Moving Pictures Video artist Vin Grabill mesmerizes through movement.

By Michael Yockel



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Still from “Shibboleth”

In his four-minute video “Barcelona Mosaics” (2008), Vin Grabill creates a vibrant, gyrating universe made up of fractal imagery that moves and multiplies and diminishes and grows and disappears and reappears and coalesces in beautiful, mesmeric fashion, all accompanied by a pulsating soundtrack that brings to mind the work of contemporary composer Philip Glass.

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“Shibboleth”

 

Its footage—“individual ‘brushstrokes’ that consist of short bits of video that last 1/6th or 1/7th of a second,” explains Grabill—and that imagery’s accompanying original ambient sound represent what Grabill calls his “rhythmically edited” work. Additionally, his video oeuvre consists of collage-like pieces such as the three-minute “Sky Buy” (2013), which combines imagery from varied sources that he made and then matches it to its own ambient sound or to music from outside sources (including his composer son, Elliott); plus collaborations with artists from other disciplines, such as the poetic, 15-minute “Shibboleth” (2000) with choreographer Carol Hess.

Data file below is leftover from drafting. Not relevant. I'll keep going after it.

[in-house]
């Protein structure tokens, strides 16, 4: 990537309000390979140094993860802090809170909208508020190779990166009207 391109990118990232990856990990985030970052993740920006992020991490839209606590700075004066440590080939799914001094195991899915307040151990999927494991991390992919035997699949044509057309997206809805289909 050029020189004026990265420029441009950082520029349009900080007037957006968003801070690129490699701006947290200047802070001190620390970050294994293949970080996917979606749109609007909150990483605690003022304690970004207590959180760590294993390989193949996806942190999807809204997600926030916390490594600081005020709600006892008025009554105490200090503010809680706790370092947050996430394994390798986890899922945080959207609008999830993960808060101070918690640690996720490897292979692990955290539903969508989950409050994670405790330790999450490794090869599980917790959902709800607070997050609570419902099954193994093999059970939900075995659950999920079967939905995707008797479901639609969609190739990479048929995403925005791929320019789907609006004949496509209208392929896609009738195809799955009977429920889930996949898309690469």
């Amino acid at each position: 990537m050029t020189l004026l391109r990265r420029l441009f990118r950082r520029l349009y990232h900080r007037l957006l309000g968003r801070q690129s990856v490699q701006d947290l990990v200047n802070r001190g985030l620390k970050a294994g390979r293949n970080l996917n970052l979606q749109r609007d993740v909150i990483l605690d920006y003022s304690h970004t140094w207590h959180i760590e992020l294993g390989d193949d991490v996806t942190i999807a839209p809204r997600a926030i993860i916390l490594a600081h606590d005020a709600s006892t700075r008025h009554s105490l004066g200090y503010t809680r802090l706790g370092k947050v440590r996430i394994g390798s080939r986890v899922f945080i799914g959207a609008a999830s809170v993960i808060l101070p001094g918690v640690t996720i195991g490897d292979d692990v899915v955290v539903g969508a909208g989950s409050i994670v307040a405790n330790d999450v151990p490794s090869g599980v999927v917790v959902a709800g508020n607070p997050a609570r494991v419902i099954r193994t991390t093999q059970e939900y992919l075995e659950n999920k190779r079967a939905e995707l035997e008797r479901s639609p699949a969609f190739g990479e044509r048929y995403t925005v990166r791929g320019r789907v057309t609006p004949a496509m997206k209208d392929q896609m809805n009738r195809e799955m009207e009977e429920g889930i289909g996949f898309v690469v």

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Still from “Barcelona Mosaics”

An associate professor of film and video at UMBC since 1994 and, from 2008 to 2015, the chair of the school’s Department of Visual Arts, Grabill, 67, began working with video while studying painting and light sculpture in a master’s program at MIT in the late 1970s. “I was never trained as a television or video producer,” he explains, “but I instead utilize this medium as a kind of painting in time.”

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“Barcelona Mosaics”

 

 

A Baker Artist Awards finalist this year, Vin Grabill’s work can be viewed at vingrabill.com and bakerartist.org.

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